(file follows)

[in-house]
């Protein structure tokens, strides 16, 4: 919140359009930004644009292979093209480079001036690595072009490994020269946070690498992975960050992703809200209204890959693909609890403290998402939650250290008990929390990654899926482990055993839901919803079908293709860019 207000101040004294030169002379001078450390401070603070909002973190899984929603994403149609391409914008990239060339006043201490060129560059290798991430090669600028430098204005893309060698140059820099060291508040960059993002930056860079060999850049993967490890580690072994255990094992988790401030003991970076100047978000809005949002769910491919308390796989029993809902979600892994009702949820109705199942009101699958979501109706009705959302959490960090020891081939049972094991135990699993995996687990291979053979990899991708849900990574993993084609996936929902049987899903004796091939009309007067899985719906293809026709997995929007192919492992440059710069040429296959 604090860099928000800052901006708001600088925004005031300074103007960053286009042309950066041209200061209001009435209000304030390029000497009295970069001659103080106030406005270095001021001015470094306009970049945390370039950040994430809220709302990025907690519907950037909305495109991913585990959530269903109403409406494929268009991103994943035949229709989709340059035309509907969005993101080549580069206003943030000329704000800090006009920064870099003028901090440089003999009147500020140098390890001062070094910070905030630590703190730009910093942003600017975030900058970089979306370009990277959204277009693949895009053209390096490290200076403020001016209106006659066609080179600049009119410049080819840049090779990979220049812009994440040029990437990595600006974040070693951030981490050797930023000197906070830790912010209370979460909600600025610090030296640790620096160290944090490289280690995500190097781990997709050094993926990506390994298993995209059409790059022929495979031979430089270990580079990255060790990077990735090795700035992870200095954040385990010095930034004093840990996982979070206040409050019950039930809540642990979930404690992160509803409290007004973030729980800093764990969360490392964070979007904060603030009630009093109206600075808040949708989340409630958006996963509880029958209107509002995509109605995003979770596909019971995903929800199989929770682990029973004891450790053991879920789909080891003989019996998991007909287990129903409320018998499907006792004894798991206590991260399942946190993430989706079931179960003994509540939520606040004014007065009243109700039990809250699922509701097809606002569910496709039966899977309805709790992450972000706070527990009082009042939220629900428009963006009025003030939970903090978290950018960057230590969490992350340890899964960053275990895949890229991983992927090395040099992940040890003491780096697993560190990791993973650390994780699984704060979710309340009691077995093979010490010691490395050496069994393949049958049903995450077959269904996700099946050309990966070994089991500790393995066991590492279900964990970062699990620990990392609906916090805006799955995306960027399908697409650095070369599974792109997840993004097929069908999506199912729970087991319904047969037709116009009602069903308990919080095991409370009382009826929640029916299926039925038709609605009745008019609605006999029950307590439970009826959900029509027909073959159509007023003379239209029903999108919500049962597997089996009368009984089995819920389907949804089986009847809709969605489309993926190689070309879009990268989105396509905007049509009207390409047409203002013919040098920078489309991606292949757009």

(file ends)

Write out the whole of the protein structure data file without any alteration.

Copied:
[in-house]
């Protein structure tokens, strides 16, 4: 919140359009930004644009292979093209480079001036690595072009490994020269946070690498992975960050992703809200209204890959693909609890403290998402939650250290008990929390990654899926482990055993839901919803079908293709860019 207000101040004294030169002379001078450390401070603070909002973190899984929603994403149609391409914008990239060339006043201490060129560059290798991430090669600028430098204005893309060698140059820099060291508040960059993002930056860079060999850049993967490890580690072994255990094992988790401030003991970076100047978000809005949002769910491919308390796989029993809902979600892994009702949820109705199942009101699958979501109706009705959302959490960090020891081939049972094991135990699993995996687990291979053979990899991708849900990574993993084609996936929902049987899903004796091939009309007067899985719906293809026709997995929007192919492992440059710069040429296959 604090860099928000800052901006708001600088925004005031300074103007960053286009042309950066041209200061209001009435209000304030390029000497009295970069001659103080106030406005270095001021001015470094306009970049945390370039950040994430809220709302990025907690519907950037909305495109991913585990959530269903109403409406494929268009991103994943035949229709989709340059035309509907969005993101080549580069206003943030000329704000800090006009920064870099003028901090440089003999009147500020140098390890001062070094910070905030630590703190730009910093942003600017975030900058970089979306370009990277959204277009693949895009053209390096490290200076403020001016209106006659066609080179600049009119410049080819840049090779990979220049812009994440040029990437990595600006974040070693951030981490050797930023000197906070830790912010209370979460909600600025610090030296640790620096160290944090490289280690995500190097781990997709050094993926990506390994298993995209059409790059022929495979031979430089270990580079990255060790990077990735090795700035992870200095954040385990010095930034004093840990996982979070206040409050019950039930809540642990979930404690992160509803409290007004973030729980800093764990969360490392964070979007904060603030009630009093109206600075808040949708989340409630958006996963509880029958209107509002995509109605995003979770596909019971995903929800199989929770682990029973004891450790053991879920789909080891003989019996998991007909287990129903409320018998499907006792004894798991206590991260399942946190993430989706079931179960003994509540939520606040004014007065009243109700039990809250699922509701097809606002569910496709039966899977309805709790992450972000706070527990009082009042939220629900428009963006009025003030939970903090978290950018960057230590969490992350340890899964960053275990895949890229991983992927090395040099992940040890003491780096697993560190990791993973650390994780699984704060979710309340009691077995093979010490010691490395050496069994393949049958049903995450077959269904996700099946050309990966070994089991500790393995066991590492279900964990970062699990620990990392609906916090805006799955995306960027399908697409650095070369599974792109997840993004097929069908999506199912729970087991319904047969037709116009009602069903308990919080095991409370009382009826929640029916299926039925038709609605009745008019609605006999029950307590439970009826959900029509027909073959159509007023003379239209029903999108919500049962597997089996009368009984089995819920389907949804089986009847809709969605489309993926190689070309879009990268989105396509905007049509009207390409047409203002013919040098920078489309991606292949757009």